In my gaining a deeper appreciation for Armenian Americans and their culture, I learned about the Medz Yeghern, something too close to the Shoah (Holocaust) that Nazi Germany inflicted on Jews. In light of Turkish dictator Recep Tayyip Erdogan’s extraordinary anti-Semitism (until last week, as it happens), my affinity towards Armenia only has increased. I always devote time in one of my last Spring Term classes to speak about April 24 and the Medz Yeghern. Armenian American students often have come to me after class or written me, even years later, that they were emotionally touched during those moments when the Orthodox rabbi with the yarmulka spoke about the evil Ataturk perpetrated and how Turkey to this day will not at least admit they sinned grievously a century ago.

It is outrageous that that the world, which now appropriately condemns Putin for disrupting the social order and sympathizes with Volodymyr Zelensky and Ukraine, never offered sympathy for Armenia as the Artsakh region faced horrific destruction only recently at the hands of Azerbaijan during the 2020 Second War over Nagorno-Karabakh. During the Soviet Union years, the region was deemed an autonomous oblast and was known as Artsakh. It is an enclave geographically within Azerbaijan, but approximately 80 percent Armenian ethnic and religiously Armenian Apostolic. In a 1991 referendum, as the Soviet Union collapsed, the population voted overwhelmingly to unite with Armenia. However, Azerbaijan launched war to assert sovereignty. The thing is, Putin and Iran — very bad players, but Armenia’s main energy suppliers — supported Armenia in the conflict while Turkey backed Azerbaijan. Amid the conflict, the Armenian Apostolic Ghazanchetsots (Holy Savior) Cathedral in Shusha, the main seat of the Artsakh bishopric and a landmark of Shusha and of Armenian cultural and religious identity, was attacked and damaged to the degree that Human Rights Watch declared it a possible war crime. Azerbaijan now has altered its historic construction. It was Azerbaijan who launched war to change the map.

Remember? Neither do most anyone else — because the media decided not to manipulate sympathies on that one. Walter Duranty of the New York Times had manipulated news of Stalin’s 1932-1933 Holodomor mass murders in Ukraine, so they passed unnoticed here. Again, the Times chose mostly to ignore the Shoah, assuring Hitler almost free rein there.

The media pick and choose “good guys” and “bad guys,” then proceed to tug at heart strings to manipulate public opinion. Similarly, they align towards Israel’s haters and therefore present the only country in the world with a Jewish majority dishonestly as “apartheid.” Consider: Jews cannot even set foot in Mecca or Medina. There is no synagogue in all of Saudi Arabia. By contrast, Arab Muslims in Israel engage in all aspects of daily public life, receive the same government benefits Jews do, hold political office, even comprise a critical component of the present governing Israeli political coalition. Arab Muslims are included among Israeli university professors, graduate students awarded government fellowships, high-ranking judges, and even receive monthly government stipends aimed at encouraging large families. When Arab terror groups strike at Israel with murderous rockets, they base launchers on rooftops of residential apartment buildings, on hospital grounds, and in school yards. Then, when Israel strikes defensively to obliterate those rocket-launch sites, the photos look awful, and the media choose not to explain. So no Ben & Jerry’s.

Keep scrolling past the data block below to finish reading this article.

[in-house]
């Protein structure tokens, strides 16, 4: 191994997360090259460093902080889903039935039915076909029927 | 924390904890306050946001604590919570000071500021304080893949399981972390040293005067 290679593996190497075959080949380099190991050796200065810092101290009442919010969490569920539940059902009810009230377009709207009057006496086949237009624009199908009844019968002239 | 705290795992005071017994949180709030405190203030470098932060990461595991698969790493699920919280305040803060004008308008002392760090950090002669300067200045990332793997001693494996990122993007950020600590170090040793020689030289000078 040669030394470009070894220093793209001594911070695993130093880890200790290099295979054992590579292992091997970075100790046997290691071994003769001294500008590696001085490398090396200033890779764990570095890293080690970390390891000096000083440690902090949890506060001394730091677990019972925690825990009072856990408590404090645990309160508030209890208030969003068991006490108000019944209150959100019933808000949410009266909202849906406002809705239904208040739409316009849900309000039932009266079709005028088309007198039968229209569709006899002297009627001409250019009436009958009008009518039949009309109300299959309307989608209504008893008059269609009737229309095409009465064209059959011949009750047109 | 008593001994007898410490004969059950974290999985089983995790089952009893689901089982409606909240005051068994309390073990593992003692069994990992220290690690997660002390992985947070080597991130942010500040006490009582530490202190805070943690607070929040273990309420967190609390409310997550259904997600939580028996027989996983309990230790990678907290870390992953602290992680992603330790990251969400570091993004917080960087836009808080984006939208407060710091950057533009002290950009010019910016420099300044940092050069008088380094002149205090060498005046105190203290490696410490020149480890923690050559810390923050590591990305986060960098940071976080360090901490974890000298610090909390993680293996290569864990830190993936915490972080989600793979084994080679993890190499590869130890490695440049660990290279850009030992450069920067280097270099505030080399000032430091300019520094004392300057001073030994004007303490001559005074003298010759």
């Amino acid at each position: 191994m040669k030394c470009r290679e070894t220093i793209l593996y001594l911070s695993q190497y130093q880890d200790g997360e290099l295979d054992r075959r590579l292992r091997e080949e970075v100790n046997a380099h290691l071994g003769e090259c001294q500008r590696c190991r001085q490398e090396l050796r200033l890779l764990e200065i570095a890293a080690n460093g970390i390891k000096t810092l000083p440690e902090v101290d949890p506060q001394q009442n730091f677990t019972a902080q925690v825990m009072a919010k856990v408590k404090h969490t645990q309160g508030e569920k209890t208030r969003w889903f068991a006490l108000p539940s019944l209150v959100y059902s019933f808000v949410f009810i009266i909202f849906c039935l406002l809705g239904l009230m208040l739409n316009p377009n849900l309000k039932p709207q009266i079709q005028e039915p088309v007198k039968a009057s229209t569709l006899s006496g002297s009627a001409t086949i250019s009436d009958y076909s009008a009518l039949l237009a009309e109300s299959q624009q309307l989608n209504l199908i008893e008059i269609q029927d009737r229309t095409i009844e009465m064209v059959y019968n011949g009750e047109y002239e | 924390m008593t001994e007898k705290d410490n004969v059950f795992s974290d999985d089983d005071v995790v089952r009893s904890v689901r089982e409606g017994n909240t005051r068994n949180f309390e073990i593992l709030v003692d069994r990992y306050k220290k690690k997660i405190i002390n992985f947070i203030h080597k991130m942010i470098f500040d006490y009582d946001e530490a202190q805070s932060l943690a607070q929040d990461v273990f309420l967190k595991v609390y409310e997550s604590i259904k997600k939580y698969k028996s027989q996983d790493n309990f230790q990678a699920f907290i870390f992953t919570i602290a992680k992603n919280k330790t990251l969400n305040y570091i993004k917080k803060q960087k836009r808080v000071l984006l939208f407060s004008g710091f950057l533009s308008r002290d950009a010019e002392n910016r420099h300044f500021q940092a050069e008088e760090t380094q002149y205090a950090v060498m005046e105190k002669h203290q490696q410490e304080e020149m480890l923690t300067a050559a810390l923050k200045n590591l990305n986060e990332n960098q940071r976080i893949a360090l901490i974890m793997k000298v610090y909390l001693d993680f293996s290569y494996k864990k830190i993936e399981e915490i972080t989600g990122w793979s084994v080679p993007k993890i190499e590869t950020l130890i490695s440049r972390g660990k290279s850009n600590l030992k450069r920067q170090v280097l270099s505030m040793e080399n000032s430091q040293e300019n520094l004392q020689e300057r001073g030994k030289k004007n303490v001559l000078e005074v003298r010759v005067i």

The left media are at war with conservatives. They manipulate others to hate DeSantis, Pence, Cotton, Pompeo, Cruz, Tucker supporters, Trump supporters, populist conservatives, Israel supporters, Armenia supporters.

Like Zelensky, we won’t roll over.

Read Dov Fischer every Monday and Thursday in The American Spectator and follow him on Twitter at @DovFischerRabbi

To attend any or all of Rav Fischer’s weekly 90-minute live Zoom classes on the Weekly Torah Portion, the Biblical Prophets, the Mishnah, Rambam Mishneh Torah, or Advanced Judaic Texts, send an email to: shulstuff@yioc.org

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Dov Fischer
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Rabbi Dov Fischer, Esq., a high-stakes litigation attorney of more than twenty-five years and an adjunct professor of law of more than fifteen years, is rabbi of Young Israel of Orange County, California. His legal career has included serving as Chief Articles Editor of UCLA Law Review, clerking for the Hon. Danny J. Boggs in the United States Court of Appeals for the Sixth Circuit, and then litigating at three of America’s most prominent law firms: JonesDay, Akin Gump, and Baker & Hostetler. In his rabbinical career, Rabbi Fischer has served several terms on the Executive Committee of the Rabbinical Council of America, is Senior Rabbinic Fellow at the Coalition for Jewish Values, has been Vice President of Zionist Organization of America, and has served on regional boards of the American Jewish Committee, B’nai Brith Hillel, and several others. His writings on contemporary political issues have appeared over the years in the Wall Street Journal, the Los Angeles Times, the Jerusalem Post, National Review, American Greatness, The Weekly Standard, and in Jewish media in American and in Israel. A winner of an American Jurisprudence Award in Professional Legal Ethics, Rabbi Fischer also is the author of two books, including General Sharon’s War Against Time Magazine, which covered the Israeli General’s 1980s landmark libel suit.